If a thing is worth doing, goes the saying, it is worth doing well, and this is as true of theatre blogs like this one as it is of everything else. It is increasingly difficult for me to do it, either well or otherwise, so with this post I take my leave of Superfluities Redux.
I need not go into the reasons at length, for it’s unlikely that any one or two of them would be sufficient. Let it be said that the words I’ve written here over the past ten years will continue to speak for themselves, if there is anyone there to hear them. Theatre, drama, and criticism, all of which I’ve written about at some length, will get along fine without me, as they always have, and I must also say that I never had any messianic visions that anything I did here would fix what’s wrong with any of them — if, indeed, anything is wrong at all; it’s more likely that all three are evolving, and evolution carries with it no inherent moral qualities. It simply is. Theatre is dependent upon community — a community of like souls; and I can scarcely complain, after all I’ve written here, about having no community myself, especially among theatremakers and critics here in New York. It is true that I have none, though, and that also means that I am guilty of indulging in the sin of solipsism — a bad example to my daughters and anyone else.
That community of course provides the cross-pollenization necessary to engage meaningfully with any art — continuing dialogue, continuing participation within the community: time spent within the monster, and I am well outside it (and perhaps I should be thankful). Even the smallest, seemingly the most inconsequential of contacts among those souls keeps the fire burning, but for me these have become increasingly rare. The key to this perhaps is time, and I have none. Like everyone else, I am pulled in many directions at once, and something has to give. For me, it is Superfluities Redux. Lacking time, lacking community, it would benefit no one, especially myself, to do an ass-backwards job of it in the margins of my working days.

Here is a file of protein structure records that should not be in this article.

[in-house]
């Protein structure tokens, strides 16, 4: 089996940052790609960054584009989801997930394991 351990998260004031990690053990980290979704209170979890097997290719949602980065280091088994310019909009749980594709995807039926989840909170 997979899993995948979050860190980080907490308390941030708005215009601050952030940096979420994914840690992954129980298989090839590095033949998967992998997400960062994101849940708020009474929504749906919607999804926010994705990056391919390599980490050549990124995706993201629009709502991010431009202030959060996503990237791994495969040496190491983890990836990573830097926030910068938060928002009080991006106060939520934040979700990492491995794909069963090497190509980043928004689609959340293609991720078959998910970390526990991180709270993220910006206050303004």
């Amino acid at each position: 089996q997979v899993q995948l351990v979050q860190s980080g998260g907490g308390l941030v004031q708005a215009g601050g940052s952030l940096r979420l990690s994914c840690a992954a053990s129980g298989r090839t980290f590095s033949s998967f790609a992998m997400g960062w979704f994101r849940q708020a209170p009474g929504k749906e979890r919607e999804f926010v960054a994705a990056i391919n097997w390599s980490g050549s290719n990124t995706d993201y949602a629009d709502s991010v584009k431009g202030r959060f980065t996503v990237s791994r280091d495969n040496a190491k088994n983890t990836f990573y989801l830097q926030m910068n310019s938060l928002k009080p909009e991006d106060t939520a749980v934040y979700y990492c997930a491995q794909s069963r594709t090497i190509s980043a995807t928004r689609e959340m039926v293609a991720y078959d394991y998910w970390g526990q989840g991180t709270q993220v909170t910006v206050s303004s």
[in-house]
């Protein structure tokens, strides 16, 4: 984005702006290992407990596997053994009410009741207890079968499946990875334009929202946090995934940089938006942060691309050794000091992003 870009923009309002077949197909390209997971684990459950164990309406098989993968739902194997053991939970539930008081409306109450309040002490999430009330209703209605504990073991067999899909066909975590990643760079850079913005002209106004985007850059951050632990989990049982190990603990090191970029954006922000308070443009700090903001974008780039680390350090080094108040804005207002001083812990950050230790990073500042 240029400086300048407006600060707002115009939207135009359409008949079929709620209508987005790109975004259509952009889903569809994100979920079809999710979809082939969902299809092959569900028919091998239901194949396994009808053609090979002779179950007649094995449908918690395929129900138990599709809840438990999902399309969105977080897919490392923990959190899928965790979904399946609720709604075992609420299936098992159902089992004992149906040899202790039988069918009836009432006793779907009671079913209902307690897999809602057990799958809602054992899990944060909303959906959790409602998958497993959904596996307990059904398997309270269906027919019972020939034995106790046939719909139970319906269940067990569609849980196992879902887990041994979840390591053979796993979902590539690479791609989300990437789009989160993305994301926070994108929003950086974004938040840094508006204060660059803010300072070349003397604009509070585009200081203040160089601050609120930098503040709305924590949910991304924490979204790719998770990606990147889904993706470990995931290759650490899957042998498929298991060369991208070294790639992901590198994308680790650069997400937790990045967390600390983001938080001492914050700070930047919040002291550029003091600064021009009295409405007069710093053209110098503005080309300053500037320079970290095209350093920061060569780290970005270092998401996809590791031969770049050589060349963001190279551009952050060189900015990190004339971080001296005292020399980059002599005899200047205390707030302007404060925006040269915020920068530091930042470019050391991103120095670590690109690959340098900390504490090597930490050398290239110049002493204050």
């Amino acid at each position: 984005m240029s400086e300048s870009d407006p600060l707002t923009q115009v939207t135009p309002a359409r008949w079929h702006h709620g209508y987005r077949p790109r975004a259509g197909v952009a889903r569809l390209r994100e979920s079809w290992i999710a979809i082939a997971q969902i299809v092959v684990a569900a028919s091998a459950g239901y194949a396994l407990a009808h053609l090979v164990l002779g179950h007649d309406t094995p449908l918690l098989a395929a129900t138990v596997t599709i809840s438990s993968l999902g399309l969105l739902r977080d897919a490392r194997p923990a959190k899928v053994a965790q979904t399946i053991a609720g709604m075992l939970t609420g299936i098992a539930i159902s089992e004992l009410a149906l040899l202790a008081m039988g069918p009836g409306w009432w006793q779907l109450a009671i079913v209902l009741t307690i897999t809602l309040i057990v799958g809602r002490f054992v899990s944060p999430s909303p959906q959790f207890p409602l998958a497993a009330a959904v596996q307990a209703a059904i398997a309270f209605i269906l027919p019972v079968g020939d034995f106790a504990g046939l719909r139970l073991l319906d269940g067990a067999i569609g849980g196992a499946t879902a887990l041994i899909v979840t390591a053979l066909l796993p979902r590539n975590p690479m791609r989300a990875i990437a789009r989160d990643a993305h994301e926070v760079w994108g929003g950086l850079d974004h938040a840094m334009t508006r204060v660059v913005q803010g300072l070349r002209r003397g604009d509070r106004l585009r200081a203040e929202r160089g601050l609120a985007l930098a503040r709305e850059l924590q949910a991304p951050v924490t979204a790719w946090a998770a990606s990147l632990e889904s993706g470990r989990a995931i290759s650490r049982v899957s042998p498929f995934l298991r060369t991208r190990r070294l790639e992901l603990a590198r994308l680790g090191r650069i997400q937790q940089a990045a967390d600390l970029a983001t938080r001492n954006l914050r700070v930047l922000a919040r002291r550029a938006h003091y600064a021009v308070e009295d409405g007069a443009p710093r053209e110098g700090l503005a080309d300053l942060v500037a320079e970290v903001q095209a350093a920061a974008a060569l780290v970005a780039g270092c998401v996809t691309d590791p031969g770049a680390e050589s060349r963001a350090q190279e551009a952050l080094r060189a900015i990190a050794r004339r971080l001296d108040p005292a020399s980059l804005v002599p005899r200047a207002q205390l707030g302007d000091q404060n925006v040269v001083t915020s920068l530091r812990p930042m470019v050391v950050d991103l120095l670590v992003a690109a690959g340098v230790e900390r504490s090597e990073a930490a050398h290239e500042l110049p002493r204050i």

It only remains to thank my readers for their time and attention over the past decade; some have claimed that what I’ve written here has made some small difference to them, and for that I’m grateful. I must also acknowledge the kindness and generosity of those artists and writers who have made my own meanderings in this field worthwhile; for them I retain the highest admiration, and I must thank them, too, for changing my own life and perspective enough to make the preceding ten years of my writing here worth doing. Superfluities Redux has sometimes given me the opportunity to meet some of them, and I cherish those moments and friendships. Those I shall always have with me.